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Determine the universe of comparable companies
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Gather all necessary information, usually 10K’s, 10Q’s, other SEC filings and press releases
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“Normalize” the financials to adjust for one-time / non-recurring items that temporarily distort earnings
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Calculate relevant multiples
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Determine implied valuation rangesIt is not enough to simply use the same multiple as another publicly traded company. In most, if not all cases, themultiples that the “comps” universe is trading at must be subjectively adjusted for factors including, but notlimited to:
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Public vs. private status – generally, publicly traded companies have had a longer track record of disclosure and familiarity in dealing with the investment community and thus, would command apremium over smaller, private companies
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Liquidity – the stocks of publicly traded companies are significantly more liquid than that of privatecompanies and thus, would command a premium over private companies
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Size – generally, public companies are larger than private companies and thus, would be able to absorbnegative shocks more easily than private companies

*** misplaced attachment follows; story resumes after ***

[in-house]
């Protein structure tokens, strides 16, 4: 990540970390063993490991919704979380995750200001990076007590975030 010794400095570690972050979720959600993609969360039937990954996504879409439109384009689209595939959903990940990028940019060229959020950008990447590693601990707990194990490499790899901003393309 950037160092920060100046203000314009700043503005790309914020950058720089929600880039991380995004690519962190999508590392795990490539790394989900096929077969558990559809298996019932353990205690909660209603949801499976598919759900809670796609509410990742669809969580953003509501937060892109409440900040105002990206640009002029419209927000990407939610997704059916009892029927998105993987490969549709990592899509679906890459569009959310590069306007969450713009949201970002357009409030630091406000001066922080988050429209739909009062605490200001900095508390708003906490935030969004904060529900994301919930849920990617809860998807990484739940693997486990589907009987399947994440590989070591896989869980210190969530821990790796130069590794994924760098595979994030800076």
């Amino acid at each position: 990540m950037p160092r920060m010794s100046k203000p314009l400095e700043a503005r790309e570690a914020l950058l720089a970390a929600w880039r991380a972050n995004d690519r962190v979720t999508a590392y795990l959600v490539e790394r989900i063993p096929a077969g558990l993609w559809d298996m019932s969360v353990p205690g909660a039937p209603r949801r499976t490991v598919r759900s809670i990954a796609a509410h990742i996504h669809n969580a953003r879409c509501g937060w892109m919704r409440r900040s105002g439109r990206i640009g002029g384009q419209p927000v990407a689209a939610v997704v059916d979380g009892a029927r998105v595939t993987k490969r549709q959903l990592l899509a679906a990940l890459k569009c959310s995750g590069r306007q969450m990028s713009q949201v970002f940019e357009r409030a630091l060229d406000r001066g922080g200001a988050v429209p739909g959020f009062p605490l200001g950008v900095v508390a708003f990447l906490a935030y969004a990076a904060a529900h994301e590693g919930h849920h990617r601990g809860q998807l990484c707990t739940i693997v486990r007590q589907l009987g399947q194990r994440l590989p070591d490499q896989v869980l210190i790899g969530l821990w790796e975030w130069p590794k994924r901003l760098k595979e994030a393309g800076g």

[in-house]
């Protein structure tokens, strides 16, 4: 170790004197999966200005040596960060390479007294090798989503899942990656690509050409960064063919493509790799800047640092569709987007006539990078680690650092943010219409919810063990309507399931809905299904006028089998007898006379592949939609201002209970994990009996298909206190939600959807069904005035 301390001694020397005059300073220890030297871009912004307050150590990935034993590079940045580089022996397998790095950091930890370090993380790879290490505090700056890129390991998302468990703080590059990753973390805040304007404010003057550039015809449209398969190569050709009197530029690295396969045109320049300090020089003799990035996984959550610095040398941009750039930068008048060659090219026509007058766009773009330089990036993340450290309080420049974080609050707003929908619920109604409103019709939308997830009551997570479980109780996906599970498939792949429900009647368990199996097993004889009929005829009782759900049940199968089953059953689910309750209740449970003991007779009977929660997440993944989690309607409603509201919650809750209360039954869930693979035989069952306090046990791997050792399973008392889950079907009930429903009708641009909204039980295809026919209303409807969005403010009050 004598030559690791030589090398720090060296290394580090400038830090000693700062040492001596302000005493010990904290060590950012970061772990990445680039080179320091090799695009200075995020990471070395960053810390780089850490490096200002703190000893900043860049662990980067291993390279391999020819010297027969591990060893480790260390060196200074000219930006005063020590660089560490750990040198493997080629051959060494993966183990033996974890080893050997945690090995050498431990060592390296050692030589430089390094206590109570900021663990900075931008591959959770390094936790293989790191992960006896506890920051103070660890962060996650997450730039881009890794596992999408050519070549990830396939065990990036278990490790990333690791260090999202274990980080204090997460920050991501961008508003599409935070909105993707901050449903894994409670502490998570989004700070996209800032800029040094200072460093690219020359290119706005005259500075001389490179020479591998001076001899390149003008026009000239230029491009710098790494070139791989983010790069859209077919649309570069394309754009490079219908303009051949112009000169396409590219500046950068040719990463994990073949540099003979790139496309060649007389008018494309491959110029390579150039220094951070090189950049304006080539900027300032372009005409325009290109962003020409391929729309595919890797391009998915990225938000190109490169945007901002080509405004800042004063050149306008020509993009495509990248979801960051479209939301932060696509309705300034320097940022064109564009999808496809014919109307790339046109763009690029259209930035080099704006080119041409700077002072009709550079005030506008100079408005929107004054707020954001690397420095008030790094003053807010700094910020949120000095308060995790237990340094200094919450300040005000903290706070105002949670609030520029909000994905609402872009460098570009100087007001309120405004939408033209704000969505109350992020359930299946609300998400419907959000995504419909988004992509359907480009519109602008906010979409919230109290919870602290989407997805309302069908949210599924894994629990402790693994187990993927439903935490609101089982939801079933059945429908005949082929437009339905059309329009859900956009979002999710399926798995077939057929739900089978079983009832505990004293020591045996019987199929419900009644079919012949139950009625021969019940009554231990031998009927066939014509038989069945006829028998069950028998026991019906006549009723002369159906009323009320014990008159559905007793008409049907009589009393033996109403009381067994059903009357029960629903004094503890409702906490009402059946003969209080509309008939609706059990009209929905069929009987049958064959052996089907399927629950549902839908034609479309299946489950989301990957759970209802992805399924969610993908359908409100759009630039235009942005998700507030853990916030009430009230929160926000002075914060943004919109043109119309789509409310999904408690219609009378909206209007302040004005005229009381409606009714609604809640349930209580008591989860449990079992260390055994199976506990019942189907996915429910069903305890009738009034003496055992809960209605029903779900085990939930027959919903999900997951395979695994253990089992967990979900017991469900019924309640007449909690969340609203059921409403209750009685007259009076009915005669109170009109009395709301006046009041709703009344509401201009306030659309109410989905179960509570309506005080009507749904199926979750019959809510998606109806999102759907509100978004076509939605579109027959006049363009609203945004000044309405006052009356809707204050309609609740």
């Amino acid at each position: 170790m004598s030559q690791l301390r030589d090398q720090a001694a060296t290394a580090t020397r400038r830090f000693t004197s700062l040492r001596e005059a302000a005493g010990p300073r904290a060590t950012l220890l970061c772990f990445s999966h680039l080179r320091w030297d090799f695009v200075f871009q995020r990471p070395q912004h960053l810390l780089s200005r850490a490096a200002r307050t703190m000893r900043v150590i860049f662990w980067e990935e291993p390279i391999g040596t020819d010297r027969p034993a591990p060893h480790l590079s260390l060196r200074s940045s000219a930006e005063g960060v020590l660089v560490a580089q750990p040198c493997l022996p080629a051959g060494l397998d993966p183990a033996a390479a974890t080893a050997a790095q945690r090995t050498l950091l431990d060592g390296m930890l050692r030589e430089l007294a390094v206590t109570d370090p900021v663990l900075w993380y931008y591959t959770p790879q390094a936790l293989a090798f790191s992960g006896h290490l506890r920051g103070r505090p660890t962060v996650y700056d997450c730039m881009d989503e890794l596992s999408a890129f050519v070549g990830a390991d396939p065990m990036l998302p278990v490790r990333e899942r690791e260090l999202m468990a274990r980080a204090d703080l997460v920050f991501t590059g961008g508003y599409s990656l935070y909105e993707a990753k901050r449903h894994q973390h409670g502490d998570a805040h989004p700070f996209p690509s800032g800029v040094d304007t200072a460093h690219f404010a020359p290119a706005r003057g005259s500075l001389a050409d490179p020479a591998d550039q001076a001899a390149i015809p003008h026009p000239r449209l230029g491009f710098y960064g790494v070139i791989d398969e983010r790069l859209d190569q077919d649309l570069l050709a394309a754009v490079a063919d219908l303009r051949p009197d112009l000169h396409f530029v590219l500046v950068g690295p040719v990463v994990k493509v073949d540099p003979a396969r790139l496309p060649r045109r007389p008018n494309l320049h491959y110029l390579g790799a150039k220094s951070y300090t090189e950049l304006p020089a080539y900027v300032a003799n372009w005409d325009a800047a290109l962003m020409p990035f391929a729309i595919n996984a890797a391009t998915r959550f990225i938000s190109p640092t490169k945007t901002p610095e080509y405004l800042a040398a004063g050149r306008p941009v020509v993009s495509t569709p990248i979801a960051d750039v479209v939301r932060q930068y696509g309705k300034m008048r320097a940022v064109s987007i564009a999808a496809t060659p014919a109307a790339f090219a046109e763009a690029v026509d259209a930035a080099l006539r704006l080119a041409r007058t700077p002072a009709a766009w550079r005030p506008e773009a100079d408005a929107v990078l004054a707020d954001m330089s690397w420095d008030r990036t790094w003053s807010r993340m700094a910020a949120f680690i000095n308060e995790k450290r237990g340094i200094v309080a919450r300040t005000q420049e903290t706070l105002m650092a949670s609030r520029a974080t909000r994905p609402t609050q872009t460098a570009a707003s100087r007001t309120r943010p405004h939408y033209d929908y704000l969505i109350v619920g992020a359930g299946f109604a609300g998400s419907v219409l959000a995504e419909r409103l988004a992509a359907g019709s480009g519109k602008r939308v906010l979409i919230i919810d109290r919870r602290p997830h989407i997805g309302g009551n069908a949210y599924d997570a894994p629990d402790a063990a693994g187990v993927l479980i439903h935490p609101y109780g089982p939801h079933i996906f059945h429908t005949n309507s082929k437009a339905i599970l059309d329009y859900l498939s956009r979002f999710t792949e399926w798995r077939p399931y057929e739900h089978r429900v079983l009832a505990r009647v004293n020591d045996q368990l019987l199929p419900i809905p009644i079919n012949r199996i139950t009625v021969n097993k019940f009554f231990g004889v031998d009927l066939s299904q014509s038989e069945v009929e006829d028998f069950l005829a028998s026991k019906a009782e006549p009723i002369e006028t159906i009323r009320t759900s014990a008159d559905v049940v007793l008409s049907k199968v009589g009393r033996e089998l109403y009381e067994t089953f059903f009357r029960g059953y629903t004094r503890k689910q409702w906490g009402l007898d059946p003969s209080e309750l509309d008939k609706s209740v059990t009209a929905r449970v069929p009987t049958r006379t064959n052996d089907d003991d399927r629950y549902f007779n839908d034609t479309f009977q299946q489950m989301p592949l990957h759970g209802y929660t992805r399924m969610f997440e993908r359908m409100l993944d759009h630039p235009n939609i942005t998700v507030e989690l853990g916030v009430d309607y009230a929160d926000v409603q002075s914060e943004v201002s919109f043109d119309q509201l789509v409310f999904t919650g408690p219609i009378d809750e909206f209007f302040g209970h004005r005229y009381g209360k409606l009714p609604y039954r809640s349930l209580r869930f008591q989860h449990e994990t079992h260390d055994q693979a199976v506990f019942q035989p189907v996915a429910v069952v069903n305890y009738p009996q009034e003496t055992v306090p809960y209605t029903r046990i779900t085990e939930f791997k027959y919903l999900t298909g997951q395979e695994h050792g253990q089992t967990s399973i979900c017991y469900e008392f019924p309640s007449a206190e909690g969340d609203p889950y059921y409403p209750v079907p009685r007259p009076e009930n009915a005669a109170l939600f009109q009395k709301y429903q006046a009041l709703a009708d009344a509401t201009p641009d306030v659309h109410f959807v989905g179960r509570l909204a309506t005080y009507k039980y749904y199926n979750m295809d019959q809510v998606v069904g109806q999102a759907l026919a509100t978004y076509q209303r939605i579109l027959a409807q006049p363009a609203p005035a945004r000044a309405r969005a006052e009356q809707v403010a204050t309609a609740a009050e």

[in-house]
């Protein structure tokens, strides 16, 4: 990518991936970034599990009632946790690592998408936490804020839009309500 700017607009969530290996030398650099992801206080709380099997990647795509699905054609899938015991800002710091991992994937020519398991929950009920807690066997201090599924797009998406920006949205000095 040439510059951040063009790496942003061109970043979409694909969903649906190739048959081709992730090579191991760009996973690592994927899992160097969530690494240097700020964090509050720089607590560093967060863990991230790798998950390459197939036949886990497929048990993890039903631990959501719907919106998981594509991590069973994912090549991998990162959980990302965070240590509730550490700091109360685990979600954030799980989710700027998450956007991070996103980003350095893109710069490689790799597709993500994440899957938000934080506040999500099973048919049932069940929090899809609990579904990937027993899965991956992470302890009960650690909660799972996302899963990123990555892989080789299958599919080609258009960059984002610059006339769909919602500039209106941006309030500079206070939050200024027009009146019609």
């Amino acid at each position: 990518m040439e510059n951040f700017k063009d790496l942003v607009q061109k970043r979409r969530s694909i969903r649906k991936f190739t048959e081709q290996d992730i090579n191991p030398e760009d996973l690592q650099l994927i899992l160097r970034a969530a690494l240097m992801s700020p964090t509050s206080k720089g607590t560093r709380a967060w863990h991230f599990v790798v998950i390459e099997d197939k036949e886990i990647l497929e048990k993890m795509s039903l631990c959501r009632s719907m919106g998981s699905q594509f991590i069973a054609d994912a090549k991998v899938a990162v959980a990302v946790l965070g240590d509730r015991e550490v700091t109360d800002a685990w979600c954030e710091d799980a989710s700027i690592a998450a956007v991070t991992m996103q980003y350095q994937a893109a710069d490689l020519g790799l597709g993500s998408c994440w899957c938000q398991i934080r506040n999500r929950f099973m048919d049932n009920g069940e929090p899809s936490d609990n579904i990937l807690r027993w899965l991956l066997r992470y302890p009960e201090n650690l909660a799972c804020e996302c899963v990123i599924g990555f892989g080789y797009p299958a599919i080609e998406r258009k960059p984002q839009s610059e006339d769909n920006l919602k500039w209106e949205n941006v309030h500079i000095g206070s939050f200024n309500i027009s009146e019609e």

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Access to resources – generally, publicly traded companies have greater access to cheaper sources of capital than private companies
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Imperfect comparables – very rarely are there two identical companies; thus, adjustments should be madeto reflect differences, such as business mix and geographic spreadA major disadvantage of this valuation method is that often, it is difficult to determine “the right comp”.Multiples are sensitive to the following qualitative factors when comparing similar companies:
Operations
Relative competitive position– Industry– Products– MarketsDistribution channelsCustomer base– Seasonality– Cyclicality
Financial Aspects
– Size– LeverageMargins & ProfitabilityGrowth prospectsShareholder baseMarket conditionsConsideration paidSurrounding circumstances